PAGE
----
What is a Roofer?
Roofers prepare and apply protective coverings to flat and sloped roof surfaces in accordance with construction plans and specifications.
Most flat roofs can be covered by a variety of substances and systems such as:
- conventional roof system (hot applied asphalt);
- elastomeric roof membrane system (rubber-like properties);
- thermo plastic roof membrane system; and
- modified bitumen roof membrane system (asphalt and plastic).
On the flat roofs of commercial and industrial buildings under construction, roofers:
- put a layer of vapour/air barrier and/or a layer of insulation on the roof deck;
- spread hot bitumen (a tar-like substance) over and under layers of roofing felt (fabric soaked in bitumen), or apply single-ply membranes of waterproof rubber or thermoplastic compounds to make the surface watertight; and
- install metal or membrane flashing (strips) to protect the edges of the roofing materials.
Most sloped residential roofs are covered with shingles made of asphalt, fibreglass, tile, slate, wood shakes or metal. Roofers working on sloped roofs:
- apply membranes, fibreglass or felt over parts of the surface before applying shingles;
- nail shingles in overlapping rows;
- cement or nail flashing over the joints around vent pipes or chimneys; and
- cover exposed nailheads with cement to prevent rust and water leakage.
Roofers may also:
- inspect problem roofs to determine the best procedures for repairing them;
- estimate materials required and quote costs;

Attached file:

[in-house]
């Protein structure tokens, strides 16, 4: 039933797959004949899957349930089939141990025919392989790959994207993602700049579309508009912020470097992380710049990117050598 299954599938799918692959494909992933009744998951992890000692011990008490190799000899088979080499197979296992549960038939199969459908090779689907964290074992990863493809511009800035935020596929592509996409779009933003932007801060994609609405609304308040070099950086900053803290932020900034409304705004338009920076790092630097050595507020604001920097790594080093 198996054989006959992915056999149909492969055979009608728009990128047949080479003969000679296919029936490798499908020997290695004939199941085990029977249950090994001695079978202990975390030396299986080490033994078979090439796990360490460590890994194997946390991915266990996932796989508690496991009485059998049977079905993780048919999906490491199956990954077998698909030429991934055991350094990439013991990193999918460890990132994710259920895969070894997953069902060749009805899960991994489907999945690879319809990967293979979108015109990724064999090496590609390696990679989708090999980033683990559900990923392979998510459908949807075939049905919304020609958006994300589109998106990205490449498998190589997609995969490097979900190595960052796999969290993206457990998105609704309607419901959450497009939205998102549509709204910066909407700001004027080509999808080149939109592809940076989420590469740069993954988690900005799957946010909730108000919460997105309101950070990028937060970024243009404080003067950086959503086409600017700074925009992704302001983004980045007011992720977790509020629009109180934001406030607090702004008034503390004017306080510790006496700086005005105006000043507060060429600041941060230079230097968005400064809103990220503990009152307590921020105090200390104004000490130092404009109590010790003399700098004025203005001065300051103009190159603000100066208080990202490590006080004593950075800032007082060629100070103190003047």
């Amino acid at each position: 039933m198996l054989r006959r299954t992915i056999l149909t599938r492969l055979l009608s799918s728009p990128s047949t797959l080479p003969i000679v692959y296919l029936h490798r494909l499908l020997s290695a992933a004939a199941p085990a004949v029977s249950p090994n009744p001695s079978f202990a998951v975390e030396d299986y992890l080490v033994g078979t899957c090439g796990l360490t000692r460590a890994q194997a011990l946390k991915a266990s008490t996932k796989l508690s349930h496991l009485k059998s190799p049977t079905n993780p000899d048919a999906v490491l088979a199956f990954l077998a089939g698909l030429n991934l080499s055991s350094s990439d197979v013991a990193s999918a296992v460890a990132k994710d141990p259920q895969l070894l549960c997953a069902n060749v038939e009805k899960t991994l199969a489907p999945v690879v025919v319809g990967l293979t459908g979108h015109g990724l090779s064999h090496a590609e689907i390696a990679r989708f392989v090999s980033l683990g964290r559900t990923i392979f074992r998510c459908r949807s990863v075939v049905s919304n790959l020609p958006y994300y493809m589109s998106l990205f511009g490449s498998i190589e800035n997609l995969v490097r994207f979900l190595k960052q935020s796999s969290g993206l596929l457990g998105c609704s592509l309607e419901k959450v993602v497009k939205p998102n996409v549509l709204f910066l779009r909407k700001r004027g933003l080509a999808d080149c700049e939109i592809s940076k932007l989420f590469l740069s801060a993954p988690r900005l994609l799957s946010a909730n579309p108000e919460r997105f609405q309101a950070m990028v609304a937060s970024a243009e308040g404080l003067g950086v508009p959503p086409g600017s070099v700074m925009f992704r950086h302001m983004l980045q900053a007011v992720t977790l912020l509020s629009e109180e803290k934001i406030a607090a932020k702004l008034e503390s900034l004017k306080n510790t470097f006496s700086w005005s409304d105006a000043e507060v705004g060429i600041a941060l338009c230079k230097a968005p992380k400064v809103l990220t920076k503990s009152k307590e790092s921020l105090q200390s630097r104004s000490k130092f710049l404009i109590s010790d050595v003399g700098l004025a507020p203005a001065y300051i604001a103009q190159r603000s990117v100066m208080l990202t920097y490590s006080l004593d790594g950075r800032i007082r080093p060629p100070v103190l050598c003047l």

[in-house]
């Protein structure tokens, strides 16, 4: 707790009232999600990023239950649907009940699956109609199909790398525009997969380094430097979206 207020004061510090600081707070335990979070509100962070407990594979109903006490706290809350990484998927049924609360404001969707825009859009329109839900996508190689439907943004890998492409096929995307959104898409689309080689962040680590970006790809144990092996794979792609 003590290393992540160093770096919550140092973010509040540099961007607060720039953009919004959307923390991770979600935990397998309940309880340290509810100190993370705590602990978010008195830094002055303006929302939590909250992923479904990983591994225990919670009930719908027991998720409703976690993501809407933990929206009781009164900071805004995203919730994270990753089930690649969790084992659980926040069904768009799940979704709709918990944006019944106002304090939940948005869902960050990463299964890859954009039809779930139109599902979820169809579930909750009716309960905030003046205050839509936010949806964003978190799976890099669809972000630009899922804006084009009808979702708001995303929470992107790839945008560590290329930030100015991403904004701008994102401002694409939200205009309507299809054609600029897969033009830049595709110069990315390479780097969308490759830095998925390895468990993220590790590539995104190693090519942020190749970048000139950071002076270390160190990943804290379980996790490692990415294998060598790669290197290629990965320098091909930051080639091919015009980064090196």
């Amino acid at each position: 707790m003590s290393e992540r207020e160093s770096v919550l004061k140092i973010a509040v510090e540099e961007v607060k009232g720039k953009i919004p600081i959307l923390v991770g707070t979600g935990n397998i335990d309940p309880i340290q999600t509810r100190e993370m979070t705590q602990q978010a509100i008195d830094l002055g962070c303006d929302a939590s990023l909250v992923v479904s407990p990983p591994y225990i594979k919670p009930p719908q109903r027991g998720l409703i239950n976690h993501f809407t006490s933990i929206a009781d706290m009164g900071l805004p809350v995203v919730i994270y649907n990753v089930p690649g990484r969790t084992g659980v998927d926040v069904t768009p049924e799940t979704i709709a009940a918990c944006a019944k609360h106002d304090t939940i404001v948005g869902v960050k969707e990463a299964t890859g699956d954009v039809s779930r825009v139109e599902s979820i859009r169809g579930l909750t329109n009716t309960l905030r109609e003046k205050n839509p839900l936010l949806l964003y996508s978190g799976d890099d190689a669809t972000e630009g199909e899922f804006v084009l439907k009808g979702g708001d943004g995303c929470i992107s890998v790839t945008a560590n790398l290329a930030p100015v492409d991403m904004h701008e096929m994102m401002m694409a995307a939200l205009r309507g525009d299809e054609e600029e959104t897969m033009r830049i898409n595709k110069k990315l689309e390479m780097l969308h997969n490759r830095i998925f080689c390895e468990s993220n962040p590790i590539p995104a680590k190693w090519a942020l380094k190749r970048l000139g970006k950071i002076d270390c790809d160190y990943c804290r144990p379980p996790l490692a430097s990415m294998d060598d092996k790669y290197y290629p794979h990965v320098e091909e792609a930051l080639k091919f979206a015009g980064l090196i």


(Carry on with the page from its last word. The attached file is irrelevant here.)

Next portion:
- repair older roofs;
- waterproof roofs, basements, foundations, plaza decks or parkades;
- install green/vegetated roof components; and
- incorporate new future roofing technology (i.e. conventional and non-conventional solar roofing technology).
Roofers work outdoors on roofs of varying heights. When the weather is good and building activity is high, roofers may work considerable overtime.
There can be a risk of injury from falls and from working with hazardous, hot materials.
Skills & Abilities
The work is most rewarding for those who enjoy physical exercise, working with their hands, developing special skills and the security of steady employment.
To be successful in their trade, roofers need to be:
- in good physical condition;
- sure-footed and able to work at heights;
- strength, stamina and the use of proper lifting techniques to lift items in excess of 25 kilograms;
- partial to working outdoors; and
- able to get along well with co-workers.
The term of apprenticeship for a roofer is 4 years (four 12-month periods) including a minimum of 1420 hours of on-the-job training and 6 weeks of technical training in each of the first three years, and a minimum of 1600 hours of on-the-job training in the fourth year.
- There are no specified entrance requirements for this trade.
- An applicant who previously completed courses of study or work experience related to the Roofer trade or holds a related journeyperson certificate and has the employer’s recommendation, may qualify for credit that could reduce the term of apprenticeship. Inquiries about credit for previously completed courses of study or work experience can be directed to an apprentice representative at any Apprenticeship and Industry Training Office.
- A person who has previous training or work experience in the trade and wants to determine their level of skill and knowledge for entry or advanced standing in an apprenticeship program may complete the Prior Learning Assessment Online Application. For more information, see the Prior Learning Assessment Guide.
- A high school student can become an apprentice and gain credits toward apprenticeship training and a high school diploma at the same time under the Registered Apprenticeship Program (RAP).